After scoring Belgium's second goal in their 6-0 win over England in the semi-final, Simon Gougnard pointed towards the heavens and was soon enveloped in hugs from his teammates.
It had only been hours since the 27-year-old got the news he had long been dreading. A call at 2 am informed him that his father Pierre had passed away after a long battle with cancer. "He got the call and I knew what had happened. The night was very tough to get through," says his roommate Tom Boon.
Coach Shane McLeod had let the team's second most experienced player know he didn't need to play the game. "There's more to life than hockey," he would say later. The Belgian media had kept the news under wraps so that there would be no avalanche of condolence messages on his phone. Gougnard though would insist he had to play. "It was hard but we focused on the match and Simon himself said, 'you don't have to change anything on the field for me'. But everyone ran that extra meter and fought extra hard for him," Hendrickx said after the game.
Gougnard's loss affected the team, who wore black armbands on the field. Much of Belgium's meteoric rise through world hockey, from a double digit ranked a decade ago to Olympic silver medallists (and now potential world champions), has been achieved by a core group that has played together right through their junior years. Boon for instance, has played with Gougnard right from the time they were 15-year-olds in the Belgian U-18 program. "They've been playing together from the last seven or eight years. It's part of the success of the group. When we tour it's almost like going on tour with your family," McLeod said.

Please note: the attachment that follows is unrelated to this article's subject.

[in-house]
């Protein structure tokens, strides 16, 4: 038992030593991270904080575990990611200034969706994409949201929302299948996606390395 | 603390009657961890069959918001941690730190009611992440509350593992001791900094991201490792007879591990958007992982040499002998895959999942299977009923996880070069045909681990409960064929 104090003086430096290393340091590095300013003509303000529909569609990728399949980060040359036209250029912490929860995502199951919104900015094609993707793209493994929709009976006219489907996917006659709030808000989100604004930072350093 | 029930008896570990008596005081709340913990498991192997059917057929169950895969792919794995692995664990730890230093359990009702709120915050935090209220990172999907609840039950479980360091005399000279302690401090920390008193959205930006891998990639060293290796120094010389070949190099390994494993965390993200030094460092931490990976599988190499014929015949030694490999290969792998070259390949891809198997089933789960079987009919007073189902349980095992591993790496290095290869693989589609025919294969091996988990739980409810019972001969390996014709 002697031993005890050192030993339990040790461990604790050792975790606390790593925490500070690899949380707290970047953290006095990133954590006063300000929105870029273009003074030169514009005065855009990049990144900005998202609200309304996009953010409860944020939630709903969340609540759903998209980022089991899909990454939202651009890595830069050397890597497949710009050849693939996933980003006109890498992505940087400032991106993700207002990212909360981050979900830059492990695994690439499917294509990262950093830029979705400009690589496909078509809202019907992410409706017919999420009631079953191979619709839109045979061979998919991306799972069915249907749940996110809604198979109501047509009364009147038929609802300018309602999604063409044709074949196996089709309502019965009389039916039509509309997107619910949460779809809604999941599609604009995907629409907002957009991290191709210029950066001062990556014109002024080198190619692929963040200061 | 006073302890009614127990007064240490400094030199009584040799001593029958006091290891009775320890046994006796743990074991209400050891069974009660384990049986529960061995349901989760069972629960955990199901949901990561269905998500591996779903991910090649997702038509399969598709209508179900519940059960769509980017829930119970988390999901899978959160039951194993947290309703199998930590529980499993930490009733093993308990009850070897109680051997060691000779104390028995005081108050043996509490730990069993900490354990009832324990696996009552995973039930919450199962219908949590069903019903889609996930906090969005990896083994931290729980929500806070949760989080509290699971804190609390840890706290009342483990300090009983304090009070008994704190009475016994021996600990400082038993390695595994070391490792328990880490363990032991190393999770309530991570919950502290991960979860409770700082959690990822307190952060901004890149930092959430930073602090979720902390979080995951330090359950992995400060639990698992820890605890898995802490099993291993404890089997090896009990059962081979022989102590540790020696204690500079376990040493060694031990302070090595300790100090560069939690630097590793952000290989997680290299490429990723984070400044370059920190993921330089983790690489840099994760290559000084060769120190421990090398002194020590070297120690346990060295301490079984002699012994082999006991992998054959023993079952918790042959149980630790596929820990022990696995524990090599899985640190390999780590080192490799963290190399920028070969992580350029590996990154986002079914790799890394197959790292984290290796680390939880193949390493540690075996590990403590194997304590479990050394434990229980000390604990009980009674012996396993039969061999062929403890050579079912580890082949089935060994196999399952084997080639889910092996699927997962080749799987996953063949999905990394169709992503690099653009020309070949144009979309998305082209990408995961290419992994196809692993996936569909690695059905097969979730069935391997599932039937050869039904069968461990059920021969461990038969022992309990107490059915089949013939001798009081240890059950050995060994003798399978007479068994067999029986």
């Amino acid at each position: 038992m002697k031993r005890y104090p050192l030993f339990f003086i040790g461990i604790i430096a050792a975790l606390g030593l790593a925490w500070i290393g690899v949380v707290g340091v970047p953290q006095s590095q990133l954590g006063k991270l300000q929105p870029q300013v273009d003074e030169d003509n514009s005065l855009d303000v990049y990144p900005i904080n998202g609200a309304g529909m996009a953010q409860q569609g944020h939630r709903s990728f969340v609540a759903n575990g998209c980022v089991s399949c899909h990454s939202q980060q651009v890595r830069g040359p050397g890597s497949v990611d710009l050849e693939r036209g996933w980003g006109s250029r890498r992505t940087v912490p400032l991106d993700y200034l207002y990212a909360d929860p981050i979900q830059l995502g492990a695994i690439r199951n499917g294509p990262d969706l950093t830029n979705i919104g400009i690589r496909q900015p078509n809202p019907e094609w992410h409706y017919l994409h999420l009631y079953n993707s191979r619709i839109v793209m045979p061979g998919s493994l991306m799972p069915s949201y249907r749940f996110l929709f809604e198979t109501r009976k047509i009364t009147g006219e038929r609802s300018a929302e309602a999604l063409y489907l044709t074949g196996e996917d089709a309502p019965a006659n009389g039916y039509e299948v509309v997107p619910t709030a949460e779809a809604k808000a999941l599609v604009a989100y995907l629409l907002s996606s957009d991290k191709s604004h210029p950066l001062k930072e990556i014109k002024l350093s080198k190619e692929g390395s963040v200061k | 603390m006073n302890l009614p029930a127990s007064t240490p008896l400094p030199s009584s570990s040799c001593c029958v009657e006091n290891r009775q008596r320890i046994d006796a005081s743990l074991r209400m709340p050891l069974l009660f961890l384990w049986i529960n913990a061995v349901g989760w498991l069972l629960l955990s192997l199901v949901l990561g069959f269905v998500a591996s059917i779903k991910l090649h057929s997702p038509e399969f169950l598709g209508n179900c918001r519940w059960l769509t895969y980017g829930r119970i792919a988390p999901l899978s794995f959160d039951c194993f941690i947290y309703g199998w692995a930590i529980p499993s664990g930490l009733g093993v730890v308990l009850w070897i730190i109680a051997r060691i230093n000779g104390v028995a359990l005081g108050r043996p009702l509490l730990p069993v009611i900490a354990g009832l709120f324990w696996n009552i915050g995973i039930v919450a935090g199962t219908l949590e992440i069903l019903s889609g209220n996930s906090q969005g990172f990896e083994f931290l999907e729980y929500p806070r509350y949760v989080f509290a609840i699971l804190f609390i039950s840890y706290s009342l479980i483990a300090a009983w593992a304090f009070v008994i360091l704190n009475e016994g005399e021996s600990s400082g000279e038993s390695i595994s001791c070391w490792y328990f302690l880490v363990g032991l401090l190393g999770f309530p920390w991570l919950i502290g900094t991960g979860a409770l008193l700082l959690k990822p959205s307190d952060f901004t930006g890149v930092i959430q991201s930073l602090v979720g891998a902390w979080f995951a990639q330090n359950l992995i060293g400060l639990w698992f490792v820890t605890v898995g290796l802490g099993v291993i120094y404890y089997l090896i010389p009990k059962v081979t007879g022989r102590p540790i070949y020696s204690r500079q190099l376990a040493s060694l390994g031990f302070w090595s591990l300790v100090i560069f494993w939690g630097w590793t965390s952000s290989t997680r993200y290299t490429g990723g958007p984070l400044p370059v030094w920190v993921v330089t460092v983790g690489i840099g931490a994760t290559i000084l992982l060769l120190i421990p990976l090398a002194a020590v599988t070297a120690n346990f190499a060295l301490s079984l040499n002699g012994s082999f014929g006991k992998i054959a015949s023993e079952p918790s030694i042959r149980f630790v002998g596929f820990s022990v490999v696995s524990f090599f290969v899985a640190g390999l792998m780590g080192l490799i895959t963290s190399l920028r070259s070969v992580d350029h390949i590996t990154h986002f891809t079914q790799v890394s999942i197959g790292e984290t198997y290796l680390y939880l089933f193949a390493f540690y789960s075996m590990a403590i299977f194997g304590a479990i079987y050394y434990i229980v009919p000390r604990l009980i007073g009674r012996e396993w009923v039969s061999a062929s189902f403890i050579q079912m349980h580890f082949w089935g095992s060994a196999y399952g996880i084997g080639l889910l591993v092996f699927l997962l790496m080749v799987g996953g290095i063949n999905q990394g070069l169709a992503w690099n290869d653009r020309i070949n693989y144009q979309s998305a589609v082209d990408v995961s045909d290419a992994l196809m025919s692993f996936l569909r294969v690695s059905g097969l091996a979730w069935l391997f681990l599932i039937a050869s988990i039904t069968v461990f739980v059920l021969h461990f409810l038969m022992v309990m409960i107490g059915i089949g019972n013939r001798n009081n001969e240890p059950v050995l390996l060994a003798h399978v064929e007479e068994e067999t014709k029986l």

It is a close bond, says Florent van Aubel "We play together but we also train together six days a week. We see each other more than our parents. You see just how close we are on the pitch," he would say. The bond helps on the field. "Sometimes it feels that the players can almost sniff out where the other is," he says. But it also helps to give strength to a suffering teammate. "When we get bad news, we can hold each other up and that is what being a family is all about. All of us knew his father wasn't going well but it was still hard for us. Because he is like a brother to us and seeing him in such pain is something we feel as well," says van Aubel.
Gougnard undoubtedly felt pain, but he had also made his peace with his father's lengthy illness. "His father's been ill for a long time. Simon spent a lot of time with his father before coming here. They managed to talk about things and his father told him to stay and complete the World Cup," says McLeod.
Gougnard's game provided some catharsis for him too. "Simon's father was an avid hockey lover and he would go to all his games. So this was a kind of a farewell. He took a lot of pride in how he played today," says McLeod.
As expected, there will be no celebrations in the Belgian team over reaching the finals. Gougnard was substituted seven minutes from time and received a bearhug and a kiss on the cheek from each of his teammates. Following the win, several openly wept. "All our thoughts are to complete this tournament successfully and then let Simon get back home to deal with the grieving process along with his family," says McLeod.